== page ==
Teaching small children to take care of their eyes
It was one week ago that many young children were visited by the Easter Bunny bearing gifts bundled into colorful baskets. However, he is not the only rabbit that visits young children in our area. Throughout the year, another bunny makes appearances at preschools, daycares and libraries touting important messages to young children about eye health and eye safety.
C. Well Bunny is a friendly 12-inch hand puppet that shares basic tips with children on how to take care of their eyes. He was developed by the Center for Vision Loss, Allentown, as an interactive program to teach children about the importance of their eyes and to introduce vision screenings. C. Well Bunny is an important part of the Prevention of Blindness Program at North Central Sight Services Inc. He is accompanied by a coloring book and an enthusiastic partner, Prevention of Blindness Coordinator Mary Crawley. Together, they visited 1,108 children last year.
While C. Well Bunny has an adorable way of attracting a child’s attention, remembrance of his appearance can be lost between papers sent home with the children at the end of the day. In a blink of an eye, his important messages are out of sight. What can we do as parents, caregivers and mentors to help protect a child’s sense of sight which accounts for 80 to 90 percent of how he or she learns? The answer lies in the wonderfully hand-drawn coloring book given to children after C. Well Bunny’s visit.
We can provide healthy foods for healthy eyes (though C. Well Bunny certainly will prefer carrots). We can encourage children to tell us if their eyes itch or hurt, or if we notice rubbing of the eyes on a frequent basis. Do the eyes turn inward or line up equally when the child focuses? C. Well Bunny would want us to pay attention to these signs.
Vision-related learning problem may not be visible by looking at a child’s eyes, but can be apparent in how they interact and play. North Central Sight Services Inc. offers a double-sided information sheet with signs and symptoms on its website, www.ncsight.org. We can utilize the tools available and become more educated.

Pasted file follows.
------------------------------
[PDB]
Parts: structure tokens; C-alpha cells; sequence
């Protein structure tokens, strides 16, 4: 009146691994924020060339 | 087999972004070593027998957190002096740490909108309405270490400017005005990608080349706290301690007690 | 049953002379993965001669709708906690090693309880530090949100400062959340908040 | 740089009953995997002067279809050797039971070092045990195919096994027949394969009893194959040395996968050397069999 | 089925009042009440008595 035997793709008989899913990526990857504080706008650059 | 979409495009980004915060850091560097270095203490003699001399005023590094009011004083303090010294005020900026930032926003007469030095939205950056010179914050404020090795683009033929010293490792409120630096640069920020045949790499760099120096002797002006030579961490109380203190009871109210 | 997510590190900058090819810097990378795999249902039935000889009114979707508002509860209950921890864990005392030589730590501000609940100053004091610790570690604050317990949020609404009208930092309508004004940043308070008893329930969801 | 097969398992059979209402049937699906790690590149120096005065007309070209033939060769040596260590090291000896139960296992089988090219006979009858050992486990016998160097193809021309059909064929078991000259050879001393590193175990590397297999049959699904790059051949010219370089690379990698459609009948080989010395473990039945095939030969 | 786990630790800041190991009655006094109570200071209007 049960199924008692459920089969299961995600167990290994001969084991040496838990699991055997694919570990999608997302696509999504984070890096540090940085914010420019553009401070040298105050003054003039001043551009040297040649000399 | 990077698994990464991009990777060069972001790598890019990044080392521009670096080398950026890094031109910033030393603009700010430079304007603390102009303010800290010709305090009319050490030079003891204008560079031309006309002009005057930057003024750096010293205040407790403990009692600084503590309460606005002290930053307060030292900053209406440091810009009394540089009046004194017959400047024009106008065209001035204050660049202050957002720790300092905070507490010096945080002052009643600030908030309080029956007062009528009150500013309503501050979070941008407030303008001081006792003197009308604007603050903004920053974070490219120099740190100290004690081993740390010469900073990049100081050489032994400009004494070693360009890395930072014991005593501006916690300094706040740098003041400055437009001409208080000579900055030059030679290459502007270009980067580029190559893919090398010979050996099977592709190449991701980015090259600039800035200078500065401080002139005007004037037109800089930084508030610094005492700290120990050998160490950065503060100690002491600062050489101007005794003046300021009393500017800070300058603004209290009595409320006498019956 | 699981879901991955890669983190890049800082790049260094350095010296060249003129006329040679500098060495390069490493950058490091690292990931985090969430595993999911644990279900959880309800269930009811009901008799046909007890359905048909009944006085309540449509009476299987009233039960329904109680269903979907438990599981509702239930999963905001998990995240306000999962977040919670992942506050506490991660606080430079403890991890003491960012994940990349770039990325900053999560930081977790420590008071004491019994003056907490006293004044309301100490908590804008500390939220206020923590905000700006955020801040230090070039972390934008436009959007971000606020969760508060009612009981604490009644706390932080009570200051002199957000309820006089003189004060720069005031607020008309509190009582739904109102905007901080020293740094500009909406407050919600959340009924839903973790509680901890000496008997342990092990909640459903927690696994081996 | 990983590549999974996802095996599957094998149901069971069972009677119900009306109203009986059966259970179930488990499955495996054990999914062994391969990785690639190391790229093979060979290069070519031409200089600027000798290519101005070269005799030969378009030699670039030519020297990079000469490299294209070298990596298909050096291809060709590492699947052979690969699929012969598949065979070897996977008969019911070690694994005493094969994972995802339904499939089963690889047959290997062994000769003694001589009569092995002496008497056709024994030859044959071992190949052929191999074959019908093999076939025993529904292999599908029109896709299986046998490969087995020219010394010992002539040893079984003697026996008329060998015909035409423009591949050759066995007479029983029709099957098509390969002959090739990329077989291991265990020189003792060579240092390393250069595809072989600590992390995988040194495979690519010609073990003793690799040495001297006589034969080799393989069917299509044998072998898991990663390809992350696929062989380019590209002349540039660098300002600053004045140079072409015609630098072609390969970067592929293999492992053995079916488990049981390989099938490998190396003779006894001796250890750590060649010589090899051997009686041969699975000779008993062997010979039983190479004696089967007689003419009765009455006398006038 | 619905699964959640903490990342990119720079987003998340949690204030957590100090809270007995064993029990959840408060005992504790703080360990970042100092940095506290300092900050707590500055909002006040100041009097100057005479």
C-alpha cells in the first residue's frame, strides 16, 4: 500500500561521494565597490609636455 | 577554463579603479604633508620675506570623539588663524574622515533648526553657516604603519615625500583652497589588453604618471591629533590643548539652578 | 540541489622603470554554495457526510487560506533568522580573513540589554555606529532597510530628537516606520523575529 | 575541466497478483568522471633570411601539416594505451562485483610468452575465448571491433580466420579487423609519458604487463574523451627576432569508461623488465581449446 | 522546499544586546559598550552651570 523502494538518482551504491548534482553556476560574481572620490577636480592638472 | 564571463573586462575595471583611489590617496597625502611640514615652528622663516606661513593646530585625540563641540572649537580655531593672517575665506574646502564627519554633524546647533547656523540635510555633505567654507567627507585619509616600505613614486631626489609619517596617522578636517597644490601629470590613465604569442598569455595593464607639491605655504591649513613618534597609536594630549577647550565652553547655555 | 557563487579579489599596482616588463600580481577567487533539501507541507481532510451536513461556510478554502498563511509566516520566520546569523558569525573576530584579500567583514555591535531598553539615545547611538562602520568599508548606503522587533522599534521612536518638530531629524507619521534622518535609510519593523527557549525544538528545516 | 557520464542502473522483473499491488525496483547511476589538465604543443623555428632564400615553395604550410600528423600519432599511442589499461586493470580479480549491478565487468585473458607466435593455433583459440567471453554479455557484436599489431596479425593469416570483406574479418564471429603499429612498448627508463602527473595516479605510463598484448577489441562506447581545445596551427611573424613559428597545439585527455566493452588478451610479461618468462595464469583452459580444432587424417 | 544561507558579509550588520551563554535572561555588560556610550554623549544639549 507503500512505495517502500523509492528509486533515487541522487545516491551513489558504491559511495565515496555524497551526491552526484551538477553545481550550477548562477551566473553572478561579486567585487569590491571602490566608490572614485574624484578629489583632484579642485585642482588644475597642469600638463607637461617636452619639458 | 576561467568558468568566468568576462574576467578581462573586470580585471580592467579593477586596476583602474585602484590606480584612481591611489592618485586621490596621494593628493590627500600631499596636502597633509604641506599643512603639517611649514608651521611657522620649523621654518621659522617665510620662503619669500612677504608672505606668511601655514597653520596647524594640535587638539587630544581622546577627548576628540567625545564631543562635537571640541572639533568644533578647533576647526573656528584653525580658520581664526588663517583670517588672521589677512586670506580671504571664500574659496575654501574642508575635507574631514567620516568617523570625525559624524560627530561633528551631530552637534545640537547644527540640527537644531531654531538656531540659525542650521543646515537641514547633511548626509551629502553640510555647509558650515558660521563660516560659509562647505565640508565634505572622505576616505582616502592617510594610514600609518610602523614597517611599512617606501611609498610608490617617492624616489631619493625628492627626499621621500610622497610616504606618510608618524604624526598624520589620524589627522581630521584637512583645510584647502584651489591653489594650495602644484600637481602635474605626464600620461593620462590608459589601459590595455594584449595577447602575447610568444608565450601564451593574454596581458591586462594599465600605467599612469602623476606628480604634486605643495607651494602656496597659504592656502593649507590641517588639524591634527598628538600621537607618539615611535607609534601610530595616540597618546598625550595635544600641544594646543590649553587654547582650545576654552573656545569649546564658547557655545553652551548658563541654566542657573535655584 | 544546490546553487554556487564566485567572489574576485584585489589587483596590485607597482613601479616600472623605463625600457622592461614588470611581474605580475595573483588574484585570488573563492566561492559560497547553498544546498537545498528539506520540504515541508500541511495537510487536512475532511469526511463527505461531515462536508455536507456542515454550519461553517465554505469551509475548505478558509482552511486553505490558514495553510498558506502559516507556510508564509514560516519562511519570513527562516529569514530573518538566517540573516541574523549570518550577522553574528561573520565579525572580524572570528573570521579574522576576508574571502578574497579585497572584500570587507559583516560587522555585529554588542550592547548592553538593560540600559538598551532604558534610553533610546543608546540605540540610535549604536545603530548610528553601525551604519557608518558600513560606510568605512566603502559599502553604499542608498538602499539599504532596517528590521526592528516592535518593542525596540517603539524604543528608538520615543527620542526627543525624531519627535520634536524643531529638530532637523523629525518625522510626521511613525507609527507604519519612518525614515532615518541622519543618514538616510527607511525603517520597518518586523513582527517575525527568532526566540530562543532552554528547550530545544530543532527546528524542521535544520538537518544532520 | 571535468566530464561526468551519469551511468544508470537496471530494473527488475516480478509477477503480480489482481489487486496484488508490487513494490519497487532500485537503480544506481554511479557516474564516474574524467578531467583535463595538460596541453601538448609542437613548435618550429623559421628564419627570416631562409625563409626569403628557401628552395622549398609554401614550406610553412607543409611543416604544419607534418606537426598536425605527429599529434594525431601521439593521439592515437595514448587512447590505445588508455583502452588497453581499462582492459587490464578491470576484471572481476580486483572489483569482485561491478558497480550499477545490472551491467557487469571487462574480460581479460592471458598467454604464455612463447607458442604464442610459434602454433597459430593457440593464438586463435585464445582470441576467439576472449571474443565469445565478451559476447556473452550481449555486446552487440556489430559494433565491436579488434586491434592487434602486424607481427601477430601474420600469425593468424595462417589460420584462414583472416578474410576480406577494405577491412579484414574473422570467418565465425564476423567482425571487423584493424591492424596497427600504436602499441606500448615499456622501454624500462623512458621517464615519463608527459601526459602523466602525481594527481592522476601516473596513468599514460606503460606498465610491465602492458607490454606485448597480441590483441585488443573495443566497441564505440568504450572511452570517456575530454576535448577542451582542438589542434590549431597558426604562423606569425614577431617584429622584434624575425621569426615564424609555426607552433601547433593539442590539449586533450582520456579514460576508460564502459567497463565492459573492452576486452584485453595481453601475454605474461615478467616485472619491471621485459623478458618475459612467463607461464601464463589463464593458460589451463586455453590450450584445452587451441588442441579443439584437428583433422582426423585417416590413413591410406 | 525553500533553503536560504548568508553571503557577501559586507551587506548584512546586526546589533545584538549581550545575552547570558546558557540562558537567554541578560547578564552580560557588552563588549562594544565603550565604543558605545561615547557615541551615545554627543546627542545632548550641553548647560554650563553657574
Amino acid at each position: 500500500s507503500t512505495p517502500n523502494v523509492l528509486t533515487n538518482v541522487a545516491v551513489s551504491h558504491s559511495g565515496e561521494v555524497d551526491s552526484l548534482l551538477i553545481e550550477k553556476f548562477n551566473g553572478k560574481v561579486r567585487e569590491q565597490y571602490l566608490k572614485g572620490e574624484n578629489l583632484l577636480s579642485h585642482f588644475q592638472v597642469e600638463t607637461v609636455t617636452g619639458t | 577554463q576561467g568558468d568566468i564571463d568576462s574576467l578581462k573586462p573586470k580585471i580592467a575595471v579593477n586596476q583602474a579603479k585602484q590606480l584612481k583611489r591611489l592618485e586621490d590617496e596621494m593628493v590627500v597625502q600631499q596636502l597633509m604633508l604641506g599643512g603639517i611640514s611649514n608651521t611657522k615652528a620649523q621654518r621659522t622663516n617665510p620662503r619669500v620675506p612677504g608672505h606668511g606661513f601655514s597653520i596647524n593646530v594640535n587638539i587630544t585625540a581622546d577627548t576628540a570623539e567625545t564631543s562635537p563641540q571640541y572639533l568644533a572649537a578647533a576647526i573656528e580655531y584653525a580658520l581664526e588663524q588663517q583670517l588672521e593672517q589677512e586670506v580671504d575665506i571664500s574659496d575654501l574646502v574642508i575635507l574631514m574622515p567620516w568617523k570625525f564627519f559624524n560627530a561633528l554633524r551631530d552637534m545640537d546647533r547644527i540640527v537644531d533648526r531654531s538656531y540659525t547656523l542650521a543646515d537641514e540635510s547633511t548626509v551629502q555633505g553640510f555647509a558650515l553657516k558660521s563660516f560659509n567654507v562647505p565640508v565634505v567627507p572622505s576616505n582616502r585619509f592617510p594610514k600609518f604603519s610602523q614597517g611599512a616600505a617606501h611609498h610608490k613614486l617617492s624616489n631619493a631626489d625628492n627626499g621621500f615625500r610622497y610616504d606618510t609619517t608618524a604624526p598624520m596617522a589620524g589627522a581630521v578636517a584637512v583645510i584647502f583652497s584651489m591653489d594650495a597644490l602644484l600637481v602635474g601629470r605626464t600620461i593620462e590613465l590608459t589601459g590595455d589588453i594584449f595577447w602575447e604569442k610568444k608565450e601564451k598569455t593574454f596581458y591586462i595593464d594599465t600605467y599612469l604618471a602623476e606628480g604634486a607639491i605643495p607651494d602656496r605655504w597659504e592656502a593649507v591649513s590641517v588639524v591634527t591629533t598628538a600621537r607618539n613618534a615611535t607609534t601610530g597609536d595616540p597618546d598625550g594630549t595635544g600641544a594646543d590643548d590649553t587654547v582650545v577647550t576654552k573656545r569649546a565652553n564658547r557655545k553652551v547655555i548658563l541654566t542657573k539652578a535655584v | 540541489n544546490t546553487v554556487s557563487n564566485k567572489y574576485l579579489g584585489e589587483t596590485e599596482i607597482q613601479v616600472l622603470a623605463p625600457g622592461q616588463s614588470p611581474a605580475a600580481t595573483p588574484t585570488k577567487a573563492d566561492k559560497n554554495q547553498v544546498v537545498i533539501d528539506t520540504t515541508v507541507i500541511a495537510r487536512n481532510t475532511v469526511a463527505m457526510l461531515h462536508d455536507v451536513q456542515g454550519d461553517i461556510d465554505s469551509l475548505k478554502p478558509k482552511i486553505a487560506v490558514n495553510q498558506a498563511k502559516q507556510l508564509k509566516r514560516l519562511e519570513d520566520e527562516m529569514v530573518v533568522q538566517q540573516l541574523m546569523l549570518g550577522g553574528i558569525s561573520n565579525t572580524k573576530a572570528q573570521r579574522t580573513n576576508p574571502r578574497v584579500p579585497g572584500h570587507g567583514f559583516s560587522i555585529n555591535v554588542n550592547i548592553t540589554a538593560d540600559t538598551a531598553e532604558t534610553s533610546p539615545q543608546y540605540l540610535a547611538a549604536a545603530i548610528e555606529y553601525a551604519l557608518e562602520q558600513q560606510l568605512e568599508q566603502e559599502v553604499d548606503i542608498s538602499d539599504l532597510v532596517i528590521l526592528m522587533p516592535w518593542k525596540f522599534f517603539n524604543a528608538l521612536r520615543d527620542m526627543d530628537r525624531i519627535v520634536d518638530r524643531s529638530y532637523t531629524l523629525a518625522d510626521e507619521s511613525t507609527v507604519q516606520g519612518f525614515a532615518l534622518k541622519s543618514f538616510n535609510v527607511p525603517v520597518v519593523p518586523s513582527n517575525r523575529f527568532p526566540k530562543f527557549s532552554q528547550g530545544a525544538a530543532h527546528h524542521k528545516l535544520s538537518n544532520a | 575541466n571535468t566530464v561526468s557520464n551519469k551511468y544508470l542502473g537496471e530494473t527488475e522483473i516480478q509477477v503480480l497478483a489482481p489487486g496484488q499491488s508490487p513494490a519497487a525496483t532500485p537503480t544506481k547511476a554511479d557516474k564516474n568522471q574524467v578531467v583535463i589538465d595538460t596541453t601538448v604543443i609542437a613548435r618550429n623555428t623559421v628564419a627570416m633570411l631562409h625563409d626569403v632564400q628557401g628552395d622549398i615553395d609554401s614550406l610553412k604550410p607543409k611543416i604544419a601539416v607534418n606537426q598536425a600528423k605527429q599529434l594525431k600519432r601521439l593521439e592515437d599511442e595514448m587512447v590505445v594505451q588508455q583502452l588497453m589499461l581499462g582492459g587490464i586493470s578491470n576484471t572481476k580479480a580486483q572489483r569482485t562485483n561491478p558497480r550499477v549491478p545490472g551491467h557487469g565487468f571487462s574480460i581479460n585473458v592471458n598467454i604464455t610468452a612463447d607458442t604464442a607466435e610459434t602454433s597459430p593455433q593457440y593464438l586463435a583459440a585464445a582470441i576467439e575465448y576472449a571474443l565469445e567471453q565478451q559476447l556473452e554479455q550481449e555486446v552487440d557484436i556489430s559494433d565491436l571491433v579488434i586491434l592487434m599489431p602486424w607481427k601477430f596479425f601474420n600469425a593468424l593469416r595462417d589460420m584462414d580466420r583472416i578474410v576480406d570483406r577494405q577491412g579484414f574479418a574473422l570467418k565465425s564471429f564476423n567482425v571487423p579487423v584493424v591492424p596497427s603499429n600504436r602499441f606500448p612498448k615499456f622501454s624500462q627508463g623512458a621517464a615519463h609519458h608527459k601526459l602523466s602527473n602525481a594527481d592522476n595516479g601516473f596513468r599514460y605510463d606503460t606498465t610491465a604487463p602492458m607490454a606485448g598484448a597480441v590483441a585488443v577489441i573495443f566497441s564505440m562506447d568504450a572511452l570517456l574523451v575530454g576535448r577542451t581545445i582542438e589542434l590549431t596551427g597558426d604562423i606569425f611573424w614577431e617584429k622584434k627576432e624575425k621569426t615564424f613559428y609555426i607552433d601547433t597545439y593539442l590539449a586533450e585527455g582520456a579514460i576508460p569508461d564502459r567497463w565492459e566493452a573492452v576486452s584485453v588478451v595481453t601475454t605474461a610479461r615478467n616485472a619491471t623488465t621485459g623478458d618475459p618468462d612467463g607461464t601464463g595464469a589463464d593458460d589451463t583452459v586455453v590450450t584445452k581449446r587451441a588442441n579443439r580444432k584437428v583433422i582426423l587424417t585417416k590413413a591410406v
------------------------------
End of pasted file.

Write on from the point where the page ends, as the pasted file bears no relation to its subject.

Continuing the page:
We can reinforce that throwing objects at someone’s face can lead to an eye injury, whether the object is a toy or a sharp instrument. If young children are participating in a sport, we can buy protective eyewear to go along with their shin guards and helmets.
We can protect children’s eyes (and our own) from the sun’s ultraviolet rays. North Central Sight Services Inc. recommends wrap-around sunglasses with a minimum protection of UV 400 (nanometers) to block 100 percent of UVA and UVB light. We also can keep the sunglasses out year-round to reduce the exposure during the winter months. Despite rainy and wintry days, UVA and UVB lights still penetrate. So before you place the superhero-themed sunglasses in your shopping cart, check the label for the amount of UV protection they provide.
Most importantly, we can promote their eye health by scheduling routine eye exams. It is recommended that children receive a thorough eye exam between 3 and 5 years of age, before kindergarten and then every two years. If your pediatrician or optometrist suspects a vision-related learning problem, the visits can be more frequent. Our region is fortunate to have many eye care professionals, in addition to our esteemed C. Well Bunny.
Thanks to C. Well Bunny’s basic tips, we can promote healthy eyes for healthy vision.
Larson is the marketing and public relations manager at North Central Sight Services Inc.